When it comes to valuing a business, there are several methodologies you could use. Each methodology is different, with distinct advantages and disadvantages that may make them more suited to certain scenarios.
If you’re looking to value your business (or looking to value a business you’re trying to buy) and not sure which approach to take, here’s an outline of the main business valuation methods available – and the pros and cons of each.
Discounted Cash Flow
The DCF methodology is based on the premise of the income approach: that the value of a company is derived from the future cash flows expected to be produced by that company.
As its name suggests, the DCF methodology discounts these forecasted future cash flows to present value using a discount rate that takes into account the riskiness of a company’s estimated cash flows – in other words, the likelihood the cash flows will become real.
From here, the Terminal Value is then calculated, which is the estimated present value of all of the cash flows (in perpetuity) beyond the forecast period. In all instances, free cash flows are calculated by deducting tax, cash required for working capital and capital expenditure from operational cash flow.
This is a market-based approach, and also the most commonly used approach to valuing a business. It looks at the prices which comparable public companies are trading at, relative to their earnings, in order to arrive at comparable valuation multiples. The most well-known multiple is the “Price/Earnings” or “P/E” multiple.
Typically for valuations of smaller private companies, the method uses an enterprise value relative to earnings before interest, tax, depreciation and amortization (or EBITDA) (“EV/EBITDA“) for comparable companies. These valuation multiples are then applied to the Sustainable EBITDA of the company being valued to derive a valuation. Sustainable EBITDA is used in the calculation to remove the effect of once-off or extraordinary items which are not expected to reoccur.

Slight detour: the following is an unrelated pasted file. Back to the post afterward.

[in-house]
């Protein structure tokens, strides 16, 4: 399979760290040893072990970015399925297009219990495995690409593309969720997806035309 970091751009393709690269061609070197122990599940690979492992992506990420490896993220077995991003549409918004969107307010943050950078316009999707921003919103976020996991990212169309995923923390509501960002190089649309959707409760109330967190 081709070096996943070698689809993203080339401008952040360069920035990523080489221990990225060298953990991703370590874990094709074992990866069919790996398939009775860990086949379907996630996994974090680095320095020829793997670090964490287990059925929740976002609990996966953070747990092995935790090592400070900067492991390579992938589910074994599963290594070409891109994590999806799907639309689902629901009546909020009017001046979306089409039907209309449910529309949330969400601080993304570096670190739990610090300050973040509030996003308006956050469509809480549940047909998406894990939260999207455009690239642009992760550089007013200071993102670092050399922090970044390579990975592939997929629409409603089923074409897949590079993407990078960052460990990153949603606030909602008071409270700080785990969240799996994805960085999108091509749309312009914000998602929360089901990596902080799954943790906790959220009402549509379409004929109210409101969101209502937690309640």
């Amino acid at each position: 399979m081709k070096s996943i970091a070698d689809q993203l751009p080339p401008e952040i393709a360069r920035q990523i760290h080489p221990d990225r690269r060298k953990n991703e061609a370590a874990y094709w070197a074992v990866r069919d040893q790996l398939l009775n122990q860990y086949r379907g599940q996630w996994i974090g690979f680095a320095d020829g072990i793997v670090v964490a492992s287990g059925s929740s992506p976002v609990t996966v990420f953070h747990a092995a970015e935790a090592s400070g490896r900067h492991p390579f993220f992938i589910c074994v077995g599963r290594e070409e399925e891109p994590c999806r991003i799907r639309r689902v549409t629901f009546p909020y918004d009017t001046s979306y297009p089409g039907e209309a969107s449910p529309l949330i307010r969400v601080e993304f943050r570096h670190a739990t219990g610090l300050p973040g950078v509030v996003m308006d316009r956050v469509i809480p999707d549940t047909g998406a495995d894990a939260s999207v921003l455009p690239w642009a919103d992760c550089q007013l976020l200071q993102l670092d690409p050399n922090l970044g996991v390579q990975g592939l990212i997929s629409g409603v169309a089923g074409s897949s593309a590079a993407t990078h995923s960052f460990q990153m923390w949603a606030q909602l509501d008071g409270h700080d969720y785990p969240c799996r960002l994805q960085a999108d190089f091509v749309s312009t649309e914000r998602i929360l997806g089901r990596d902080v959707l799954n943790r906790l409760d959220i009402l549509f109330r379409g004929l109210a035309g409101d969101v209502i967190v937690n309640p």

The difference between the DCF and EV/EBITDA valuations will most likely be attributable to differences in forecasted cash flow growth rates between the company being valued and the industry comparable companies used in the EV/EBITDA valuation.
Venture Capital Method
Often used to value very early-stage businesses without much historical performance data, the Venture Capital method calculates a Terminal Value at a future date, when a venture capital investor assumes that they will be able to exit the investment. The Terminal Value is then discounted by the rate of return (over the period to exit) required by a venture capital investor.
The rates of return typically required by venture capital investors vary, depending on the stage of development of the company being valued.
Liquidation Value assumes that the value of a company is equal to the price that would be received if a company’s assets were to be sold on auction, less the third-party liabilities of the company.
Whether you’re buying a new start-up or selling an existing business to realise return on your investment, there are several different approaches to valuation you could take. Whichever valuation methodology (or combination of methodologies) you choose, it’s important to weigh up the pros and cons so that you’re getting the most accurate possible picture of what you’re buying or selling.